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Thursday December 7th, 2023 

News Archive - October 2008

How safe is my money?


This is the question that everyone is asking me at the moment.

This sort of banking crisis is unprecedented for most people so it's not surprising that everybody is in a state of panic.

One thing that you need to understand is that different investments are protected in different ways. I will try to explain some of the basics.

Cash savings like bank and building society deposit accounts are protected by the Financial Services Compensation Scheme (FSCS). This provides you with cover of up to £50,000 per person per institution. What this means in practice is that if you have more than £50,000 with any one UK deposit taker then you could potentially lose some of your capital if that company became insolvent.

You need to beware that you have not got accounts with companies that appear to be separate but are actually linked - for example, Halifax, Bank of Scotland, Birmingham Midshires and Intelligent Finance are all part of the same group and are registered with the FSA under the name of Bank of Scotland.

Certain savings account providers offer an unlimited guarantee - Northern Rock (due to the guarantee given by the Government earlier this year) and National Savings & Investments products (like Premium Bonds) are fully guaranteed by the Treasury.

Personal pensions are our speciality, and I have spoken to a lot of clients who are asking about the financial strength of their pension provider. For the vast majority of our clients this is not really an issue. This is because of how pension funds (and indeed all similar funds such as unit trusts, OEICS and life assurance funds) are invested.

If you invest in a unit-linked pension fund via a personal pension (for example, a UK Equity fund), your contributions buy 'units' in that fund. The fund is actually a ring-fenced 'pot' of money which is in turn invested in the shares of a wide range of different UK companies chosen by the fund manager. If the UK stock market in general falls, this usually means that the value of the underlying investments falls and therefore your pension pot loses value. If one of the underlying companies was to become insolvent, then all of the fund's investment in that company would become worthless and the fund value would fall as a result. However, because the fund's investment is spread across a large number of different companies (typically 50 plus) there is little or no chance of a fund's value reducing to zero. For this to happen, all of the underlying shares would have to reduce in value to zero.

These funds are ring-fenced and would remain intact even if the parent company became insolvent. In this eventuality, the fund management business would be sold on to a new provider. This happened with Equitable Life in 2001 - their unit-linked (non-profit) policies were sold on to Halifax who became the new plan administrators.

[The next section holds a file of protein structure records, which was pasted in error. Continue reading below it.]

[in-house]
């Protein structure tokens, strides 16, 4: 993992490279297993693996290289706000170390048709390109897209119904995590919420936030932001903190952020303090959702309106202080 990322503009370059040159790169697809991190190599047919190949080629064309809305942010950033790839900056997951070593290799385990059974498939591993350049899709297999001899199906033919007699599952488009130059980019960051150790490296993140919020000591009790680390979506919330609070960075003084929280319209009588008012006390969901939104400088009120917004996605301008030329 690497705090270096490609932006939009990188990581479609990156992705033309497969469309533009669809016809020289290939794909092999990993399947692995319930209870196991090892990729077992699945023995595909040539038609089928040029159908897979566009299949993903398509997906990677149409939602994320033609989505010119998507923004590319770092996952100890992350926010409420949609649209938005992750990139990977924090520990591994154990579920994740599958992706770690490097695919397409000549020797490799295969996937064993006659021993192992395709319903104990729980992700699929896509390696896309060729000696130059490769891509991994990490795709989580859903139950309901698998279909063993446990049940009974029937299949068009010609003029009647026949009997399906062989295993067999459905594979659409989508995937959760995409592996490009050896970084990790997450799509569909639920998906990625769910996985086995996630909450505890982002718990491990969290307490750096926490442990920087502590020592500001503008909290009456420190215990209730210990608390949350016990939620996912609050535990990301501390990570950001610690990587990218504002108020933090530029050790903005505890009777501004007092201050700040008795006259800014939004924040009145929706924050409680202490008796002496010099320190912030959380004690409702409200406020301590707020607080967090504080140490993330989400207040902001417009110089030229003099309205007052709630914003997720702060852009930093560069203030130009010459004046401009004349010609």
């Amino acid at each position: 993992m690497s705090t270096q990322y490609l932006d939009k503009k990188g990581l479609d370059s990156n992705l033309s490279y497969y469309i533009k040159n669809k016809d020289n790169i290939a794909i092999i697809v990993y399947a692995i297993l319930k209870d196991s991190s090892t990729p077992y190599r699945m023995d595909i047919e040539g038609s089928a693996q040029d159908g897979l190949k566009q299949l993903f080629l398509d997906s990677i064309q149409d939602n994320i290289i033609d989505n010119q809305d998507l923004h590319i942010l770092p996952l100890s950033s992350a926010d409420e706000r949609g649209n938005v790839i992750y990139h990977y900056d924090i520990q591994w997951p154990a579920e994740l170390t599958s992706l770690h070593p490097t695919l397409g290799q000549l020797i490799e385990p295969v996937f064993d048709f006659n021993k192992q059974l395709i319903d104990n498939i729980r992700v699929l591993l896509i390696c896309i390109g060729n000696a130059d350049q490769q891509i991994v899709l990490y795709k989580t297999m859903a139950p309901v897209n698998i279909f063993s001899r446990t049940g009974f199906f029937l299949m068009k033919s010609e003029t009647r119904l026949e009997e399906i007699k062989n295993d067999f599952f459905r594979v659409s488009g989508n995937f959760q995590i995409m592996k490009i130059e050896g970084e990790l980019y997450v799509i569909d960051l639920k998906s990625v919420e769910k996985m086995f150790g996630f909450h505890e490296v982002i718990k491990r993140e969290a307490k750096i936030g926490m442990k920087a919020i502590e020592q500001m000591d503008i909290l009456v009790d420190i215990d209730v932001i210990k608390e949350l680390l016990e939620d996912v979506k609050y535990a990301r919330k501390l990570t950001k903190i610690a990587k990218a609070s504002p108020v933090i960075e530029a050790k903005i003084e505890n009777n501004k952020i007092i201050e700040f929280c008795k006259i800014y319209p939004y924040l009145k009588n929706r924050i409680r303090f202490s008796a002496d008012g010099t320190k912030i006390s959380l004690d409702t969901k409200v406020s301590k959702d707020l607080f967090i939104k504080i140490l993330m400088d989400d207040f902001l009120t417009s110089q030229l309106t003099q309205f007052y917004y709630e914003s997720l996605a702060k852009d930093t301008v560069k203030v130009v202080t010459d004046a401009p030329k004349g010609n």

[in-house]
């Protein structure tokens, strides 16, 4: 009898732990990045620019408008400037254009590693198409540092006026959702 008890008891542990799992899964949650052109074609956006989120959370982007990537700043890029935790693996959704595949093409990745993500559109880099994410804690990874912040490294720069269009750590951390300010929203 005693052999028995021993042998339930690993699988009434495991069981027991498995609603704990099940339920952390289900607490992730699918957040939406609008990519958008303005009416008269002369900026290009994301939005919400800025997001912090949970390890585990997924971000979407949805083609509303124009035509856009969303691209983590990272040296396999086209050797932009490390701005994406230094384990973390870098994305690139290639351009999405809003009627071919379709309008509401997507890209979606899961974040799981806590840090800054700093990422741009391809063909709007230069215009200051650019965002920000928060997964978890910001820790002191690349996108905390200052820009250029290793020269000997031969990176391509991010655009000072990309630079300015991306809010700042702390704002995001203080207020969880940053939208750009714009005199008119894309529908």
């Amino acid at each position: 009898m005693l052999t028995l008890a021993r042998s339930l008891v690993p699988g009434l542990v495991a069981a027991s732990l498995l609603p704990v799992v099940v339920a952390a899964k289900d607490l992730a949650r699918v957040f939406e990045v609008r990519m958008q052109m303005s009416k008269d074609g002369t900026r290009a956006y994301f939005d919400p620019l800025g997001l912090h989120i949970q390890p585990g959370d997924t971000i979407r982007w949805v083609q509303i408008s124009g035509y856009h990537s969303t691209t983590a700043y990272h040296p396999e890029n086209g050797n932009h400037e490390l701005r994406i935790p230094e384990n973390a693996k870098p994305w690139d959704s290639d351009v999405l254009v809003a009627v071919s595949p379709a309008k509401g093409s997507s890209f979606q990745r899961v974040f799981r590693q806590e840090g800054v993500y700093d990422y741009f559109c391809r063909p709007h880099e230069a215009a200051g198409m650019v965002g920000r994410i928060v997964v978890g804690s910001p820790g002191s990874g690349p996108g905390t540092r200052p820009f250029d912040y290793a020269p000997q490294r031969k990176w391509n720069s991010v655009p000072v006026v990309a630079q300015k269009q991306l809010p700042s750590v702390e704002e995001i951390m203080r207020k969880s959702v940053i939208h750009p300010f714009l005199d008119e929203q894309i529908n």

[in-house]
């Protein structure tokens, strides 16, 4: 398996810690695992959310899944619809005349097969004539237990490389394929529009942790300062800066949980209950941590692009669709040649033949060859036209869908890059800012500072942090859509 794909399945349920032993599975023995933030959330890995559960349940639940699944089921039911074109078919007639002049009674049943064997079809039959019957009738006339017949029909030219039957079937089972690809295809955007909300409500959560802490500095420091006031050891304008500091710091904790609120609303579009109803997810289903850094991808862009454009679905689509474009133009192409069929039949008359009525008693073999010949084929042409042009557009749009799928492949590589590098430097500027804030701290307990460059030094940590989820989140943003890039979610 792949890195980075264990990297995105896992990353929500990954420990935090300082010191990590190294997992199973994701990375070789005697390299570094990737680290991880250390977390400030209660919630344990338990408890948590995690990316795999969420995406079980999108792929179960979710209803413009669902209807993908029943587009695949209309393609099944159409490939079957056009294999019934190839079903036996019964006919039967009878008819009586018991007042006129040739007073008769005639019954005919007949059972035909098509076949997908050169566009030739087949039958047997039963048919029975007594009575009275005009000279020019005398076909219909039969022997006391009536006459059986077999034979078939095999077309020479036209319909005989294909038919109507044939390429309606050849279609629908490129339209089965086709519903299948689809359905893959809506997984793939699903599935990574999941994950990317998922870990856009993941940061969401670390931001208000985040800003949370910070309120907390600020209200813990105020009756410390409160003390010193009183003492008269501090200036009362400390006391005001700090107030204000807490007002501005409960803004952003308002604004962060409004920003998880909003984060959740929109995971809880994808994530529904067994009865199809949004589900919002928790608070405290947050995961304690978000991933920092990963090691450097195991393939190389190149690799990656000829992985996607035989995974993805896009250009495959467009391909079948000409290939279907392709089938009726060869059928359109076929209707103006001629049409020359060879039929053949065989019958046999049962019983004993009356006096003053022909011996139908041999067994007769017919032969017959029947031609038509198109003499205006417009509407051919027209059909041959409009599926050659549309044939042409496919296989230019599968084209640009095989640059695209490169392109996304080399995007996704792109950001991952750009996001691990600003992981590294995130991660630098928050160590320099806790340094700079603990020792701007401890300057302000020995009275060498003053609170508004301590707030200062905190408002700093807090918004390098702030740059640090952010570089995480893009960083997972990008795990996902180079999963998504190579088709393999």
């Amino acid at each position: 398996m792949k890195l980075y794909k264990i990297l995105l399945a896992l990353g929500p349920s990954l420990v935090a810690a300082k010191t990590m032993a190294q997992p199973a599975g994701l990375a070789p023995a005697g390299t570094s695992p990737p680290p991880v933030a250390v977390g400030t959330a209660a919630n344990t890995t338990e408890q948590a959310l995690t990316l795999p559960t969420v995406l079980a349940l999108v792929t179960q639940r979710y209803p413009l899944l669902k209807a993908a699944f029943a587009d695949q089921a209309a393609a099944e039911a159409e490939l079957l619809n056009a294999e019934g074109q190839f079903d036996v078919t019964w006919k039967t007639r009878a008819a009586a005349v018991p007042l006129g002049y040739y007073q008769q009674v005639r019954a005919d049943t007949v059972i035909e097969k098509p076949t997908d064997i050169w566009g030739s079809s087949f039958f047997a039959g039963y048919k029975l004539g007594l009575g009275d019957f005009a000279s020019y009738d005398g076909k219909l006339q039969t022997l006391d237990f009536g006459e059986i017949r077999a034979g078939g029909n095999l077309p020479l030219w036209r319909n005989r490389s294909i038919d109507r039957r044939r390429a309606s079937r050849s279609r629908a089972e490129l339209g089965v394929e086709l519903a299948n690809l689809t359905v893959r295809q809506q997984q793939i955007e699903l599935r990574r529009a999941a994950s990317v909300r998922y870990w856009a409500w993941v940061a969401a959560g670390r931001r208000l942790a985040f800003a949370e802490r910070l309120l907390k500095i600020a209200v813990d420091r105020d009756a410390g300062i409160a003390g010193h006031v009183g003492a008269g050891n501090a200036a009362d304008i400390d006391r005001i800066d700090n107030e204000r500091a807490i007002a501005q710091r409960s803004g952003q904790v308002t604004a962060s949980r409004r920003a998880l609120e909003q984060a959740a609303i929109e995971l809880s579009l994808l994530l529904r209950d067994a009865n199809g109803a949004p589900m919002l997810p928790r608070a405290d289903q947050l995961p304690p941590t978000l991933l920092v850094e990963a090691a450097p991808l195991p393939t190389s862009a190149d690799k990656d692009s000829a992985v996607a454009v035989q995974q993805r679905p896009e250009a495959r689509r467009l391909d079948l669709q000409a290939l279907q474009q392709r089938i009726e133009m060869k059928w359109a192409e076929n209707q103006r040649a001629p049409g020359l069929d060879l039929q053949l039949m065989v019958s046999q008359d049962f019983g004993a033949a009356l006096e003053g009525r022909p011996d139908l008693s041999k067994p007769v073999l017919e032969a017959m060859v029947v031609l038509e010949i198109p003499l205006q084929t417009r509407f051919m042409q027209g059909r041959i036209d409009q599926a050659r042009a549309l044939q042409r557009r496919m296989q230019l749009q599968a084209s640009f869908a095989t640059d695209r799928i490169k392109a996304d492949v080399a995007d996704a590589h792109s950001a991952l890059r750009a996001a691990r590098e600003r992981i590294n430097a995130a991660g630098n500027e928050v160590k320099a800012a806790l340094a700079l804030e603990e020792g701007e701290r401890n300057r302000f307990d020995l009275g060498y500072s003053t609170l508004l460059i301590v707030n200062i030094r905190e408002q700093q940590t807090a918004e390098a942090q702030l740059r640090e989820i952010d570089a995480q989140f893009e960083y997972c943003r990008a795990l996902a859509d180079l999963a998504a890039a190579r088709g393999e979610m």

"Equitable Life", I hear you cry - "but their policyholders lost a fortune". This is because the many of the policies involved were conventional With Profits policies.

With Profits policies are invested in a With Profits fund which is linked to the financial strength (or otherwise) of the parent company. If you have one of these policies, then your pension fund would be affected if the parent company got into difficulties.

With Profits pensions are out of favour these days due to their unclear charges, variable returns reliant on terminal bonuses and also their inflexibility. A policy which only allows investment in a With Profits fund gives no potential to switch funds into safer areas close to retirement.

If you would like your pensions reviewing, or just need reassurance about your current investments and savings, please call Mulberry Financial and we will be happy to assist you.

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The material here is for general information only and is not intended to be relied upon for individual investment decisions. Appropriate independent advice should be obtained before making any such decisions. Mulberry Financial Ltd does not accept any liability for any loss suffered by any user as a result of any such decision.
The information is based on our understanding of current HMRC rules and practices (as at the news article date) which are always subject to change. Taxation and trust advice and Cash ISAs are not regulated by the Financial Conduct Authority. This site is aimed at UK residents only.
Please remember that the prices of shares and other investments can fall sharply. You may not get back the money you originally invested. Past performance is not necessarily a guide to the future.

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